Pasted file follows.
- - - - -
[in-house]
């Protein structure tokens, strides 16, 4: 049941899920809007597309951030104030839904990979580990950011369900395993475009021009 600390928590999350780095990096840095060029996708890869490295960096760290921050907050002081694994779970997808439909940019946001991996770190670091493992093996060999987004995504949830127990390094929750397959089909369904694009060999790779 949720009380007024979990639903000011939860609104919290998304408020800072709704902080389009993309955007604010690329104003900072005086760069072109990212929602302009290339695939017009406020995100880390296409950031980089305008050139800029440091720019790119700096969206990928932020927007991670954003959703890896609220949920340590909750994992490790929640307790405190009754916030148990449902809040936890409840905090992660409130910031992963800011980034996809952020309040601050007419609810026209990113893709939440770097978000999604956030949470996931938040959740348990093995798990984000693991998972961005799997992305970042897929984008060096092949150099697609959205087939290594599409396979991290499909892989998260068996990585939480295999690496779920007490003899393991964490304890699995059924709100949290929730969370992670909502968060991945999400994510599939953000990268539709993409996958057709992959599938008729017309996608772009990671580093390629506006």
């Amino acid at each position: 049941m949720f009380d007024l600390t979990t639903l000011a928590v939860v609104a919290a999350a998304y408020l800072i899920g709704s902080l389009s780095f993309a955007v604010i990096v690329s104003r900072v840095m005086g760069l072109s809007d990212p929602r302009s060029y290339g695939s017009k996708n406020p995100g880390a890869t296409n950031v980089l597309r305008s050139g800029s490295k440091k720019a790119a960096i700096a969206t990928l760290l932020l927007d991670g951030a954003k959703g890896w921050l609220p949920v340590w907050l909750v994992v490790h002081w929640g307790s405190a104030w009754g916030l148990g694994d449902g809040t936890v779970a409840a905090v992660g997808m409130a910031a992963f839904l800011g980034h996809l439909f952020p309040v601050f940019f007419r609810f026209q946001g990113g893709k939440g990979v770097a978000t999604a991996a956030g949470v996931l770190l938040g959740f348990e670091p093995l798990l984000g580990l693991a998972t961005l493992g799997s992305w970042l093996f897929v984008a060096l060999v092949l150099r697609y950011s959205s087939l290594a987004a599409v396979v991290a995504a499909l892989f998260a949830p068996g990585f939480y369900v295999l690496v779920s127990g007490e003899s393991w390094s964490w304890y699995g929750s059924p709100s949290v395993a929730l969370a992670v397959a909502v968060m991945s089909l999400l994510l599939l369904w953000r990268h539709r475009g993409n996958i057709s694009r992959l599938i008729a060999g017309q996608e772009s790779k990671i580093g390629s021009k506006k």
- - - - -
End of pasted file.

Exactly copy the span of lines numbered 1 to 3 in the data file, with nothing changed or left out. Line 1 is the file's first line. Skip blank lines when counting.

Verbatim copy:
[in-house]
């Protein structure tokens, strides 16, 4: 049941899920809007597309951030104030839904990979580990950011369900395993475009021009 600390928590999350780095990096840095060029996708890869490295960096760290921050907050002081694994779970997808439909940019946001991996770190670091493992093996060999987004995504949830127990390094929750397959089909369904694009060999790779 949720009380007024979990639903000011939860609104919290998304408020800072709704902080389009993309955007604010690329104003900072005086760069072109990212929602302009290339695939017009406020995100880390296409950031980089305008050139800029440091720019790119700096969206990928932020927007991670954003959703890896609220949920340590909750994992490790929640307790405190009754916030148990449902809040936890409840905090992660409130910031992963800011980034996809952020309040601050007419609810026209990113893709939440770097978000999604956030949470996931938040959740348990093995798990984000693991998972961005799997992305970042897929984008060096092949150099697609959205087939290594599409396979991290499909892989998260068996990585939480295999690496779920007490003899393991964490304890699995059924709100949290929730969370992670909502968060991945999400994510599939953000990268539709993409996958057709992959599938008729017309996608772009990671580093390629506006």
């Amino acid at each position: 049941m949720f009380d007024l600390t979990t639903l000011a928590v939860v609104a919290a999350a998304y408020l800072i899920g709704s902080l389009s780095f993309a955007v604010i990096v690329s104003r900072v840095m005086g760069l072109s809007d990212p929602r302009s060029y290339g695939s017009k996708n406020p995100g880390a890869t296409n950031v980089l597309r305008s050139g800029s490295k440091k720019a790119a960096i700096a969206t990928l760290l932020l927007d991670g951030a954003k959703g890896w921050l609220p949920v340590w907050l909750v994992v490790h002081w929640g307790s405190a104030w009754g916030l148990g694994d449902g809040t936890v779970a409840a905090v992660g997808m409130a910031a992963f839904l800011g980034h996809l439909f952020p309040v601050f940019f007419r609810f026209q946001g990113g893709k939440g990979v770097a978000t999604a991996a956030g949470v996931l770190l938040g959740f348990e670091p093995l798990l984000g580990l693991a998972t961005l493992g799997s992305w970042l093996f897929v984008a060096l060999v092949l150099r697609y950011s959205s087939l290594a987004a599409v396979v991290a995504a499909l892989f998260a949830p068996g990585f939480y369900v295999l690496v779920s127990g007490e003899s393991w390094s964490w304890y699995g929750s059924p709100s949290v395993a929730l969370a992670v397959a909502v968060m991945s089909l999400l994510l599939l369904w953000r990268h539709r475009g993409n996958i057709s694009r992959l599938i008729a060999g017309q996608e772009s790779k990671i580093g390629s021009k506006k």